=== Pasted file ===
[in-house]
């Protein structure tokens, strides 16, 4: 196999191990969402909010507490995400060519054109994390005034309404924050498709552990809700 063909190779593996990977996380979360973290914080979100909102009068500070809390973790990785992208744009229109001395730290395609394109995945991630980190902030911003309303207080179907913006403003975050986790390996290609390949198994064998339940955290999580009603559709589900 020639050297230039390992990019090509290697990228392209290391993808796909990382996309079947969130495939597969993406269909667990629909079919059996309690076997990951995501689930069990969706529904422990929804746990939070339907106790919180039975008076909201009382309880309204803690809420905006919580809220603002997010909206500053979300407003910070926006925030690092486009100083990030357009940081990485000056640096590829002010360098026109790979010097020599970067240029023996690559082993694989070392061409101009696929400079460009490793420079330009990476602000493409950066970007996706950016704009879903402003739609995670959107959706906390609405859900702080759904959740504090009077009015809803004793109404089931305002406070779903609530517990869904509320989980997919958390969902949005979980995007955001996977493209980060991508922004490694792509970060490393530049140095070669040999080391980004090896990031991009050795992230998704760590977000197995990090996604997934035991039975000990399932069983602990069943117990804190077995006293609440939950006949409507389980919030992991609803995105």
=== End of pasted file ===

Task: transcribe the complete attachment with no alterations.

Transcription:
[in-house]
């Protein structure tokens, strides 16, 4: 196999191990969402909010507490995400060519054109994390005034309404924050498709552990809700 063909190779593996990977996380979360973290914080979100909102009068500070809390973790990785992208744009229109001395730290395609394109995945991630980190902030911003309303207080179907913006403003975050986790390996290609390949198994064998339940955290999580009603559709589900 020639050297230039390992990019090509290697990228392209290391993808796909990382996309079947969130495939597969993406269909667990629909079919059996309690076997990951995501689930069990969706529904422990929804746990939070339907106790919180039975008076909201009382309880309204803690809420905006919580809220603002997010909206500053979300407003910070926006925030690092486009100083990030357009940081990485000056640096590829002010360098026109790979010097020599970067240029023996690559082993694989070392061409101009696929400079460009490793420079330009990476602000493409950066970007996706950016704009879903402003739609995670959107959706906390609405859900702080759904959740504090009077009015809803004793109404089931305002406070779903609530517990869904509320989980997919958390969902949005979980995007955001996977493209980060991508922004490694792509970060490393530049140095070669040999080391980004090896990031991009050795992230998704760590977000197995990090996604997934035991039975000990399932069983602990069943117990804190077995006293609440939950006949409507389980919030992991609803995105």